Here is a brief summary of the notes I give out when doing a photography class.
Proper exposure - Too bright or too dark washes out information (pixals).

The three things that effect proper exposure.
1. F- Stop aka Aperture.
2. Shutter Speed
3. ISO (light sensitivity)

Aperture – Controlled by the lens. Basically the hole the light comes though. This allows you to control how much light comes in. (can help stop whiting out your pictures). Larger the opening the smaller the number (think gauges). (DSLR cameras move f-stop at 1/3 stops). I shoot at between 16 and 22 depending on light.

Shutter Speed – How long the sensor is exposed to the light. Measured in percentages of a second.
Longer exposure times gives more data to the image.  For miniatures we generally want a longer shutter speed.  (Again on a DLSR they move by 1/3rd) and why we want to be on a tripod with a remote to keep the camera still while the sensor is exposed. 

With longer shutter speeds we want a smaller aperture.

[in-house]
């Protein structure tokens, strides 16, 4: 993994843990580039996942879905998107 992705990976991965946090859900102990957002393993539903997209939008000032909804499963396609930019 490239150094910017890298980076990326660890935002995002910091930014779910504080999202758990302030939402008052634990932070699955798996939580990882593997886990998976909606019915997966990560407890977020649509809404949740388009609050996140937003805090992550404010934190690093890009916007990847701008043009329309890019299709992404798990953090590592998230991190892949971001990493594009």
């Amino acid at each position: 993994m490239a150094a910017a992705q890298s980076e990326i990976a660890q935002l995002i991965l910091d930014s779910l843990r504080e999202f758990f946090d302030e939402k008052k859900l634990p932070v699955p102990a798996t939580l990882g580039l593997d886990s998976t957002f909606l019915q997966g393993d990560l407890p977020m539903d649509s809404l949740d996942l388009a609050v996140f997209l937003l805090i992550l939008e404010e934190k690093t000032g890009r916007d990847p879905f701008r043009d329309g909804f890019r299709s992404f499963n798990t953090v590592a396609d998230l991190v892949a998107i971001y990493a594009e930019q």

ISO – Light Sensitivity, higher the number the brighter the image. Need to be careful, the brighter the image the grainier it becomes. Lower numbers will be a bit darker but will give you better raw data. (Very important in low light situations) For a light box with lights. 200 – 400 are going to be your sweet spot.

Picture formats.
8mb medium
16mb large

RAW. RAW is what you want to shoot it. This gives you the true data so that editing is “easy”. 

Another thing we want to look at is our White Balance. White Balance is basically a setting on your camera that gives the little brain inside of it a way to gauge how much light is there for it to use. We want to create a customer White Balance when we are setting up our shoot. It will vary with natural light if your in a room with windows (even with a light box) ect. It's very easy to do and I'll let you look how in your manual or on the YouTube. 

Everything above is are the basics of getting great pictures out of your camera. But there is more to the story. We need to look at editing. There are things that we will have to do on the computer. It's time to color edit to bring out what you want to see. We might want to lower our exposure levels, decrease the white, raise shadows etc. I recommend Adobe Lightbox. For what we do Photo Shop just ins't needed. Light Box can do all the editing without creating layers and I feel like its a more user friends program. 

So there you have it. Let me know if this helps or you have any questions and I'll try to answer them. 

Also if you would like to book a shoot for your models send me a line and we can work something out!